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Hoffmann, R. A wiki for the life sciences where authorship matters. Nature Genetics (2008)
 
 
 

Use of protoplasts from paired heterogenic bacterial species to detect tin contaminants: Prospects for biosensor development.

Two different bacteria gave different respiratory responses to the test analytes, tributyl tin (TBT) and cadmium as expressed by positive sigmoid responses by Halomonas sp. (slope, +1.71 [TBT]; +1.76 [Cd]) and negative sigmoid responses by Bacillus pumilis (slope, -1.06 [TBT]; -0.59 [Cd]). The EC(50) values determined from Hill plots for the response of Halomonas sp. to the TBT and Cd were 1 and 8.5mM, respectively, which were lower by a factor of 10 than the corresponding values for B. pumilis. With protoplasts of B. pumilis there was a major shift in the signal from sigmoid negative to positive with TBT (+1.35) but not Cd (-0.5), while the signals with the remaining protoplast-analyte combinations remained unchanged. For all four protoplast-analyte combinations the EC(50) values were in the order of 10-100-fold lower than those for their whole cell counterparts. When other analytes were tested the protoplasts gave a similar response to tin as for TBT, but detected copper and 2,4-dichlorophenol with similar signal profiles to Cd and with lower sensitivity. The difference in signal and higher sensitivity of the two species protoplast system towards TBT/tin compared to the other analytes tested, suggests that it may feasible to develop this approach for the detection of tin residues.[1]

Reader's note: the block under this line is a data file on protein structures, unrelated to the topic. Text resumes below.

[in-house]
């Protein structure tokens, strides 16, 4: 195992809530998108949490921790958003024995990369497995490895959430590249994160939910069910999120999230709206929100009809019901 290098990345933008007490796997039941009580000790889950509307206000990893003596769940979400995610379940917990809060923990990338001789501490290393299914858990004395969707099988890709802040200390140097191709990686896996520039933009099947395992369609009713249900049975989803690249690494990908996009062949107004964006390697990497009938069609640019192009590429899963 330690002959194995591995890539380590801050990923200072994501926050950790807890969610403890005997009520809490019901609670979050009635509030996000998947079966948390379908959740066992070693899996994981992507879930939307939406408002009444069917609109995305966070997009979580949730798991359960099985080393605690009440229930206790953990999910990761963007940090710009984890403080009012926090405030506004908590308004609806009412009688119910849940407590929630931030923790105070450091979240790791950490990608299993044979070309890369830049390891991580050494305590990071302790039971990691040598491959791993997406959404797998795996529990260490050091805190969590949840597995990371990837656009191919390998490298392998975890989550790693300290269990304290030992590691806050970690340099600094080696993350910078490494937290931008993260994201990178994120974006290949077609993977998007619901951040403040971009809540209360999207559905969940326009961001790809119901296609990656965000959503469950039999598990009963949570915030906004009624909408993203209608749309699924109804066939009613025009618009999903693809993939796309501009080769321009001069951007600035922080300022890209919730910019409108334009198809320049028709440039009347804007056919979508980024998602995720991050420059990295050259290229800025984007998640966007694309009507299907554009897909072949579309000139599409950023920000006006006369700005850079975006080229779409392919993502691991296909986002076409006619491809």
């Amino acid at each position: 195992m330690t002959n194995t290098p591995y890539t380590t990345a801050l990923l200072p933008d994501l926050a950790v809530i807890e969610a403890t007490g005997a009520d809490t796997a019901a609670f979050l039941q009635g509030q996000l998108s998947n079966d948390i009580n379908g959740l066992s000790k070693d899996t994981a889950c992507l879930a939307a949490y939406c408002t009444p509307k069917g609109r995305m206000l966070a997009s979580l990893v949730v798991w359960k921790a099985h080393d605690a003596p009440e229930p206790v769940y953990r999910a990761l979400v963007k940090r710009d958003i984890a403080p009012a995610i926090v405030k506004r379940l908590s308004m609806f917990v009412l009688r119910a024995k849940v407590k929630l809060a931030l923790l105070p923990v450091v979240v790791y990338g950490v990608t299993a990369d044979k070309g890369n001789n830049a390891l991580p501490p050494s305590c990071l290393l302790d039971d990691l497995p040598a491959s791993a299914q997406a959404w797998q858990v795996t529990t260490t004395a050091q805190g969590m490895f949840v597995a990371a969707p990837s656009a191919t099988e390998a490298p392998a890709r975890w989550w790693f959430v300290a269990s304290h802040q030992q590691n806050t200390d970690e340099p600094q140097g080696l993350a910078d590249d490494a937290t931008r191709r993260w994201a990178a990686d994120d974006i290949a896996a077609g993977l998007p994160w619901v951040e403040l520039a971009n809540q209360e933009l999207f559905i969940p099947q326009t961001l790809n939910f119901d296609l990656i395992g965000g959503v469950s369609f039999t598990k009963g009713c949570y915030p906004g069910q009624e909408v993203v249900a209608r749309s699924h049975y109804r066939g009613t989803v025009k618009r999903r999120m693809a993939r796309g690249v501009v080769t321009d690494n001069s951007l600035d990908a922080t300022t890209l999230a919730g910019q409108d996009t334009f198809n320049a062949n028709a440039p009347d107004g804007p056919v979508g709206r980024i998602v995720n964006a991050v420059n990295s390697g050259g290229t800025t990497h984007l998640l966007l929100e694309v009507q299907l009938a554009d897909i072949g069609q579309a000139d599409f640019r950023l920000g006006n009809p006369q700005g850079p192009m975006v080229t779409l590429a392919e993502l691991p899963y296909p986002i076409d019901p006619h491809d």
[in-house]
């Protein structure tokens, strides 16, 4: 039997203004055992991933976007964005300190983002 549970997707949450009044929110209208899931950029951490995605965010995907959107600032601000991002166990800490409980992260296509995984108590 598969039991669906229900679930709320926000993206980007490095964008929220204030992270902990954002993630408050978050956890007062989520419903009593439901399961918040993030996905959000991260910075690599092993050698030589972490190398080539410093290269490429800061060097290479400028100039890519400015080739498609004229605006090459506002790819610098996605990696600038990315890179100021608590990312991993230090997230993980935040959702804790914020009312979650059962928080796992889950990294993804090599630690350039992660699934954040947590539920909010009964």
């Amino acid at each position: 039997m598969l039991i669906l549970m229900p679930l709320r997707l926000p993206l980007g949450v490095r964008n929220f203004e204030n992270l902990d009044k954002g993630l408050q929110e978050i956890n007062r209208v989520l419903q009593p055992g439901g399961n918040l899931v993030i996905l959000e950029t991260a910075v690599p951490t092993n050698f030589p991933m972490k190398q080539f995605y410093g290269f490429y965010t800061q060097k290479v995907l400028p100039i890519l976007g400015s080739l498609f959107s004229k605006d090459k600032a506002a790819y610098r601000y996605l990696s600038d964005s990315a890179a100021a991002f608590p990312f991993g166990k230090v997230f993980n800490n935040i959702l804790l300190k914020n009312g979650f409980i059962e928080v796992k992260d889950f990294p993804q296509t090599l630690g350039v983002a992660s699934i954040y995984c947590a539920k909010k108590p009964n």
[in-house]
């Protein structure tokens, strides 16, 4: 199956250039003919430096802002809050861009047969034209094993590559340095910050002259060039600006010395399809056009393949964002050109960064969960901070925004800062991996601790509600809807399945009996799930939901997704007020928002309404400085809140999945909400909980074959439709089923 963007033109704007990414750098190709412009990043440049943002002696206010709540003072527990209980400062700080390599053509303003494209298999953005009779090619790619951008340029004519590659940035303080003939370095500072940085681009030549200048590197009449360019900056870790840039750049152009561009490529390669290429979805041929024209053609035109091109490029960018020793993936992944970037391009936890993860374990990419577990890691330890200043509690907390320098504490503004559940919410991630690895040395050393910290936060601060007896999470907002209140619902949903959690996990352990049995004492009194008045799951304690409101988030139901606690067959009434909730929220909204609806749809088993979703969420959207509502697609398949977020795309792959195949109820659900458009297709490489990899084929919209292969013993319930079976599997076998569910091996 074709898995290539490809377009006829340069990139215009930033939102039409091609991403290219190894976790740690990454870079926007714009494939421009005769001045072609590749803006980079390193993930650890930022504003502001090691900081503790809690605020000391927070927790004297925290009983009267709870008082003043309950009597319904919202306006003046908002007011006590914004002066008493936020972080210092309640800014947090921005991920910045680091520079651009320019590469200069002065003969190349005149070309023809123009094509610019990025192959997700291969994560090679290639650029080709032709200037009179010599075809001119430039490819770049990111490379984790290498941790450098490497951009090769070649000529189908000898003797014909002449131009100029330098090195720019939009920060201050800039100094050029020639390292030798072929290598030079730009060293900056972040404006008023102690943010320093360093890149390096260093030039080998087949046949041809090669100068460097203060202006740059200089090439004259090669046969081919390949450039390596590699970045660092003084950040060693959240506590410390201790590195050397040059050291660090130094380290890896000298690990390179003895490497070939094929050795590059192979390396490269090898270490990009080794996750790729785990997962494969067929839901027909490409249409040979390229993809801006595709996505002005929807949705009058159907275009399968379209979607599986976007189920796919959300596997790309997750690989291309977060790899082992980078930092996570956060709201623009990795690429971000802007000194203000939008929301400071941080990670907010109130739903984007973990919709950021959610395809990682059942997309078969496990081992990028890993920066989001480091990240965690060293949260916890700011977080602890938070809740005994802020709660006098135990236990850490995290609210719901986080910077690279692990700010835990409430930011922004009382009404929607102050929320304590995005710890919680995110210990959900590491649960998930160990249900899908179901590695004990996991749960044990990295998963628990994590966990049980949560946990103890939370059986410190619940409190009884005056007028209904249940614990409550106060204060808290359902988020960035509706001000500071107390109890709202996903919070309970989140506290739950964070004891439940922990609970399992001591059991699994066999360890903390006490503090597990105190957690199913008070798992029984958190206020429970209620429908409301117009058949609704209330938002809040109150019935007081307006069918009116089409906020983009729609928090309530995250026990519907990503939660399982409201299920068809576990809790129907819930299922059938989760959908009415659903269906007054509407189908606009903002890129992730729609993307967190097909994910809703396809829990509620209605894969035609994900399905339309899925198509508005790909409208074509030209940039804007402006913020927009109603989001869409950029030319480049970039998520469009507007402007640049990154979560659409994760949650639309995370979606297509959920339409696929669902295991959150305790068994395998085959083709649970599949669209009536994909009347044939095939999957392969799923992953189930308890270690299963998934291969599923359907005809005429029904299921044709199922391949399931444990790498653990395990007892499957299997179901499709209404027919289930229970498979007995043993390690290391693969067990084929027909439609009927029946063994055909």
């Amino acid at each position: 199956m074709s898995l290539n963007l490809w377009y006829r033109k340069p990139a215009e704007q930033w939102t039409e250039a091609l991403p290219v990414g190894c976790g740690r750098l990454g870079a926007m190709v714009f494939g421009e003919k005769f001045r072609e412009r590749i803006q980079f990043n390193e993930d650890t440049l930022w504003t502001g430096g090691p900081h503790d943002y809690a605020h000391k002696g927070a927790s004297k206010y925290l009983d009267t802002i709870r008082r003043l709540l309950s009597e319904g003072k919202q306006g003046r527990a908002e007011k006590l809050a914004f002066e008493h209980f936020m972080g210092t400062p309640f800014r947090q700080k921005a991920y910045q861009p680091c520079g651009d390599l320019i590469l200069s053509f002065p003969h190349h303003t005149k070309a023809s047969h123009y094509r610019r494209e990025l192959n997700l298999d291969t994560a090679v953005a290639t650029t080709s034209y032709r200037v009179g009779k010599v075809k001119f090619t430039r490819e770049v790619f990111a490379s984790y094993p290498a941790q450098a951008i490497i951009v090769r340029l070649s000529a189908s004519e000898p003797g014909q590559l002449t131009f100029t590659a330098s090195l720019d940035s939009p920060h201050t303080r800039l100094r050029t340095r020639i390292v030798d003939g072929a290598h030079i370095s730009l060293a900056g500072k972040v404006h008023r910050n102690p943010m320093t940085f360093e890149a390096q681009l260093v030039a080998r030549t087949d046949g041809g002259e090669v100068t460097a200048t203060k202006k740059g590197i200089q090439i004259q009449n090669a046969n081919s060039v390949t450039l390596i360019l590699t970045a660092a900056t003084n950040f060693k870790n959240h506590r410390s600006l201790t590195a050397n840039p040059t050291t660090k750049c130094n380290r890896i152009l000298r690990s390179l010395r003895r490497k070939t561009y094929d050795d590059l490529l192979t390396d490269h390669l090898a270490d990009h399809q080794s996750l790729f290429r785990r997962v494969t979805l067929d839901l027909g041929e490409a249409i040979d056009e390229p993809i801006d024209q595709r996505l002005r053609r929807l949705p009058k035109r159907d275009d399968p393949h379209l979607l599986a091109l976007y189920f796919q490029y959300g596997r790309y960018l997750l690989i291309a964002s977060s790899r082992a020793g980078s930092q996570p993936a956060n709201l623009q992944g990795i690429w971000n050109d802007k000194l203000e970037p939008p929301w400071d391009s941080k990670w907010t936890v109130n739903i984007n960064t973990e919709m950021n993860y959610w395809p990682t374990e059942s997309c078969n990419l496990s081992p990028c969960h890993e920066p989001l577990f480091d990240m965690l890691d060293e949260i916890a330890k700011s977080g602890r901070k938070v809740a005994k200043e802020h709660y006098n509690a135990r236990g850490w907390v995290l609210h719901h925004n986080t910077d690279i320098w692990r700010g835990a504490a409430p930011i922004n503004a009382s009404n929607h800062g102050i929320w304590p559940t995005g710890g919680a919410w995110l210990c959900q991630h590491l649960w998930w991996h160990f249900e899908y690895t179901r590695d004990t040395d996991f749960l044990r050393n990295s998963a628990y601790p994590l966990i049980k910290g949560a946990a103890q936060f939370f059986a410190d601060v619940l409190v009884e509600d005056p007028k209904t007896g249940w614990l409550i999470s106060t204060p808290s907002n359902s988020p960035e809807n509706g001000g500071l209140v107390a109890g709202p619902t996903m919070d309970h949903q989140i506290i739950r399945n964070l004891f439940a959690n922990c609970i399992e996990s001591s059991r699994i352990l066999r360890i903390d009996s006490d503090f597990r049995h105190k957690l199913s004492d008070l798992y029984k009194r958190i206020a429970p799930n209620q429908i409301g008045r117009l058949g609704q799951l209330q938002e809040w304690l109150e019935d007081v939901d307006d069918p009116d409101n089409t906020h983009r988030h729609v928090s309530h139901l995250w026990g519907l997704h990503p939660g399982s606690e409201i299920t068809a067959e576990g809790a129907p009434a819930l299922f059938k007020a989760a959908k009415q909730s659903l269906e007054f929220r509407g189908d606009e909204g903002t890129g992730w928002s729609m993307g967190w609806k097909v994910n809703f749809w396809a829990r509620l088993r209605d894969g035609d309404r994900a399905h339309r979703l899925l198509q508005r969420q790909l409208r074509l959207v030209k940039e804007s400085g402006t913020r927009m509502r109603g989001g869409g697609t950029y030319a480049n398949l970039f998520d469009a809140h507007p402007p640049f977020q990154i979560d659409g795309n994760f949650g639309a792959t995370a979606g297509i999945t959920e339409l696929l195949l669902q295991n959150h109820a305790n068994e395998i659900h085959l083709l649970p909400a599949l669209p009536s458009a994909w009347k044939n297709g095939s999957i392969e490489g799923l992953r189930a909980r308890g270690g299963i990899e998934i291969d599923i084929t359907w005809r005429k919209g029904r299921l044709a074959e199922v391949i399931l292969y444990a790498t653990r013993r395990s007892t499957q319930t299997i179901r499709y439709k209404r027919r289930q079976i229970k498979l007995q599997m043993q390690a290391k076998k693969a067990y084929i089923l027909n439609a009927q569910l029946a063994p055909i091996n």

References

  1. Use of protoplasts from paired heterogenic bacterial species to detect tin contaminants: Prospects for biosensor development. Mountfort, D., Laczka, O., Debarnot, C., Bonnin, A., Pasco, N., Lloyd-Jones, G. Biosensors & bioelectronics (2007) [Pubmed]
 
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